Hence it appears to be absolutely impossible for any to prove that human dependence and activity are inconsistent with each other. But I must observe once more,

4. That some involve themselves in confusion by reasoning too far upon this subject. They carry reason out of its province, and employ it in deciding that which it has no power nor authority to decide. Many complain that they have often attempted to reconcile dependence with activity, but after all their efforts, have been obliged to give up the subject, as surpassing the reach of their comprehension. And to keep themselves in countenance, they bring in Mr. Locke, that oracle of reason, who ingenuously owns that he could never reconcile prescience in the Deity with human liberty; or, in other words, man's dependence with moral freedom. This however will not appear strange, if we consider that it belongs not to the office of reason to reconcile these two points. Though activity and dependence are perfectly consistent, yet they are totally distinct; and of course fall under the notice of distinct faculties of the mind. Dependence falls under the cognizance of reason; but activity falls under the cognizance of common sense. It is the part of reason to demonstrate our dependence upon God, in whom we live, and move, and have our being. But it is the part of common sense to afford us an intuitive knowledge of our activity and moral freedom. We must therefore consult both reason and common sense, in order to discover the consistency between activity and dependence.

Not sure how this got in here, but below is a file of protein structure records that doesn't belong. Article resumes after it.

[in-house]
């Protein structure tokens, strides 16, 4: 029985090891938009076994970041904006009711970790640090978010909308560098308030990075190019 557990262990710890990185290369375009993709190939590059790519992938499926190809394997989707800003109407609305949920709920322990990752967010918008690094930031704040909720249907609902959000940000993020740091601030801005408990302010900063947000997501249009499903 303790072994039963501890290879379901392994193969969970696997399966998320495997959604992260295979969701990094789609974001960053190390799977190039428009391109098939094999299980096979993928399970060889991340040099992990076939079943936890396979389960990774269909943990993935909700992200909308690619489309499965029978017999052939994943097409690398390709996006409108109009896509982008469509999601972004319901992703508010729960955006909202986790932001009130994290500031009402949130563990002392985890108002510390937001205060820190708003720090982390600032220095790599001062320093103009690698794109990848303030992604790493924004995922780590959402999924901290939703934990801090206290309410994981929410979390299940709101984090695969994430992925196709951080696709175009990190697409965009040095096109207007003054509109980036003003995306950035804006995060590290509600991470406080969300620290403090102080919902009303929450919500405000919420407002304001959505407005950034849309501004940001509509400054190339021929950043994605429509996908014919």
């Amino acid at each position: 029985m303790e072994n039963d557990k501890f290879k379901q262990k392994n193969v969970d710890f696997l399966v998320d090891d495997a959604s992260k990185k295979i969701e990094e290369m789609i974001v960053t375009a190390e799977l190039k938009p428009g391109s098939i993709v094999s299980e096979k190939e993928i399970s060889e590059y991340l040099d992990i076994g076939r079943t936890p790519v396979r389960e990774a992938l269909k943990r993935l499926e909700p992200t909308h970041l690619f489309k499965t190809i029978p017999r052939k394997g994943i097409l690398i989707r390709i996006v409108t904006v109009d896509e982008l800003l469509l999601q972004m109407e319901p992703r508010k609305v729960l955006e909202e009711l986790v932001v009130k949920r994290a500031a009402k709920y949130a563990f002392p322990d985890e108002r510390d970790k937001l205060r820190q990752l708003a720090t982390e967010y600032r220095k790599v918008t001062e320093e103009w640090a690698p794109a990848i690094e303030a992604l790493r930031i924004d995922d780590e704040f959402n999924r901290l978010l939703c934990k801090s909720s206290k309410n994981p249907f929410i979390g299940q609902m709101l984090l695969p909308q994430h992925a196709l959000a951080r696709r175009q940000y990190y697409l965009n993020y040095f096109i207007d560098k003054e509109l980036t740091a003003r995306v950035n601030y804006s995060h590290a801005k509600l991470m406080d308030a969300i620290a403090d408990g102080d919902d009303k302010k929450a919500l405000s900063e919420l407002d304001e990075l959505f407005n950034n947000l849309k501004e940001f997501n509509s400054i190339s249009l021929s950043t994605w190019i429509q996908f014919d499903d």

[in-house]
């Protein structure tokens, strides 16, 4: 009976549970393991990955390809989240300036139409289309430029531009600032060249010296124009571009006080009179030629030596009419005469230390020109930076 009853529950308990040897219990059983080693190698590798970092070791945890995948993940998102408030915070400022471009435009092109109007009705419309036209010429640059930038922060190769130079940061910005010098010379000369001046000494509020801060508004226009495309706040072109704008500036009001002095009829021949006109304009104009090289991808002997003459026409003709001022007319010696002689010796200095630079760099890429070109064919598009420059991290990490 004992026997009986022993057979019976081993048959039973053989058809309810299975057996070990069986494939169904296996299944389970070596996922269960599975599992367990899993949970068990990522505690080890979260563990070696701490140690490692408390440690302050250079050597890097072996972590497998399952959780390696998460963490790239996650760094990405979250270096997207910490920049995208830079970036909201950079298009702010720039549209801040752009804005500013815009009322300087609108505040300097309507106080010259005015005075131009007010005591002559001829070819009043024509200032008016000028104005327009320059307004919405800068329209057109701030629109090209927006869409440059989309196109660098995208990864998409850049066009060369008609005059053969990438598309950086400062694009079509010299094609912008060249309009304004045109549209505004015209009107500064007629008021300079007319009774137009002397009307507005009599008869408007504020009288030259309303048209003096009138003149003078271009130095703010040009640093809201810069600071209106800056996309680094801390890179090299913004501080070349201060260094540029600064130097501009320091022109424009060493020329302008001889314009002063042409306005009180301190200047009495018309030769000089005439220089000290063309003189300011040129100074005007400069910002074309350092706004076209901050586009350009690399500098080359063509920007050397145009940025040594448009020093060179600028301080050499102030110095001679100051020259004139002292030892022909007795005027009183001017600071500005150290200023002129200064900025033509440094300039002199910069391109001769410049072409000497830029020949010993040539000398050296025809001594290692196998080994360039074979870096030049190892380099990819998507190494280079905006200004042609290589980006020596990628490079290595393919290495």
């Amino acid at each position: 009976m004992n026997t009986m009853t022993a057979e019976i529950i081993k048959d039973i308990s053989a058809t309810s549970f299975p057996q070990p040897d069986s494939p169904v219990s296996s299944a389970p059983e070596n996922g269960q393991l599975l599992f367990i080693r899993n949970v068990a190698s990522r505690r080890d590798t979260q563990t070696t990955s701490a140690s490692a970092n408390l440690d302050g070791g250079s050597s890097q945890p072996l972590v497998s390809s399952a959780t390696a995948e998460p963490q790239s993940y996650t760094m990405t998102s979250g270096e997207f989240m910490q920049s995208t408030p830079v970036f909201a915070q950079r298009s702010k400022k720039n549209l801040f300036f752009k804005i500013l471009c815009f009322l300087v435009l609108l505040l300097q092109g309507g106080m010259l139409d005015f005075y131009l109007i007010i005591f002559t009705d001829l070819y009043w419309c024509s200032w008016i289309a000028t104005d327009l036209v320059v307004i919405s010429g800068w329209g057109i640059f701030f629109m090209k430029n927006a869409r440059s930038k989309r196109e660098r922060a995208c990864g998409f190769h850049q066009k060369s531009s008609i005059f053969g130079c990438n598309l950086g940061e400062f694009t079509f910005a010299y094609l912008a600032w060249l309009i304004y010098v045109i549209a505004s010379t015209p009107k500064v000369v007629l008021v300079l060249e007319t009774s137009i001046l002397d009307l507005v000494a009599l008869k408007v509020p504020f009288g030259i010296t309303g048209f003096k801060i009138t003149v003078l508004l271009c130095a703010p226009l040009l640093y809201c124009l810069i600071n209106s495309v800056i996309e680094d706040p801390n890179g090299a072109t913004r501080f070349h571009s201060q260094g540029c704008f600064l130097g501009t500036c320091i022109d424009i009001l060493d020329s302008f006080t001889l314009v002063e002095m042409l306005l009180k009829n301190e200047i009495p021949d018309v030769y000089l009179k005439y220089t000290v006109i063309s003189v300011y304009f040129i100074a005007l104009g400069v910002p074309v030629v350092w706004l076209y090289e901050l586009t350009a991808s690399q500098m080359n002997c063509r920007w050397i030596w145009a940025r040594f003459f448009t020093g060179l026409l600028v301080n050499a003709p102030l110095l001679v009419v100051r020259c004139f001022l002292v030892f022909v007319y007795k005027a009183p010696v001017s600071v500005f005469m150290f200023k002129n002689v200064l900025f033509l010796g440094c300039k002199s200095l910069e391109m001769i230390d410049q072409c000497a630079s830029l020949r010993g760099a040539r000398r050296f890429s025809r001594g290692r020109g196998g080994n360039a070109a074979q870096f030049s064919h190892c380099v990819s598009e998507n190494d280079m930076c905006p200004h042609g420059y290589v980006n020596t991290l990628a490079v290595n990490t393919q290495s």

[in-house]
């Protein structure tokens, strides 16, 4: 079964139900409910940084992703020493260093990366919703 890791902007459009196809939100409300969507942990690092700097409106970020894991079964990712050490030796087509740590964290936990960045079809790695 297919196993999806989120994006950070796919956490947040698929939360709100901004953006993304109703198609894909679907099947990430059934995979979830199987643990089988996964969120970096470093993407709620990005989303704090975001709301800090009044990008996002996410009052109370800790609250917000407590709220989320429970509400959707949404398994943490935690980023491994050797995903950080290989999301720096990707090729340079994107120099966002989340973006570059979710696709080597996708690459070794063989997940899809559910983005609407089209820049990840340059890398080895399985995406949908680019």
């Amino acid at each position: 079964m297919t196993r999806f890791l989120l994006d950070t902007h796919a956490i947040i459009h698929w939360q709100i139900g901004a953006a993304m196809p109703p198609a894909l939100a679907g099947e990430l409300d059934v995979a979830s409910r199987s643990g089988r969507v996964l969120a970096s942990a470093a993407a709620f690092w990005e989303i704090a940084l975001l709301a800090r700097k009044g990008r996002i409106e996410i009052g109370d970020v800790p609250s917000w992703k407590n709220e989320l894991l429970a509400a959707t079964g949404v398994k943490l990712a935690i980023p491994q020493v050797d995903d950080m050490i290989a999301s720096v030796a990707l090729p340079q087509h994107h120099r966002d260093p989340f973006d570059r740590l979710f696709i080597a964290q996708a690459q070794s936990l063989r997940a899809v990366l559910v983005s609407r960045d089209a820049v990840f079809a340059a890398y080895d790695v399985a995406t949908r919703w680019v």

Nor is this a singular case. There are many other subjects upon which we can form no proper judgment, without the united aid of reason and common sense. Should I observe to a person walking with me in a garden, that a certain flower is the product of divine power, and possesses a beautiful color, and should he call upon me to prove my assertions, I should be obliged to have recourse first to reason, and then to common sense. I could prove by reason, that the flower was the product of divine power; but as to its color, I could only refer him to the evidence of his own eyes. If I should see a servant destroy his master's property, I could prove to him by reason, that he had injured his master; but I could not prove to him by reason, that he had broken a moral obligation and committed a crime. I could only represent the nature and extent of the injury which he had done to his master, by this instance of his conduct, and then refer him to the dictates of his own conscience; and if he should still continue unconvinced of his criminality, it would be out of my power to give him conviction, by any arguments drawn from reason. You may read a fine poem, and your reason may discover the unity of design, the connection of parts, and the regular construction of periods ; but if at the same time, you perceive the harmony of numbers, the sublimity of sentiment, and the beauty of character, this is not owing to any peculiar intellectual acumen, but to a correct taste, or the finer feelings of human nature, well cultivated and improved. These instances clearly show that reason and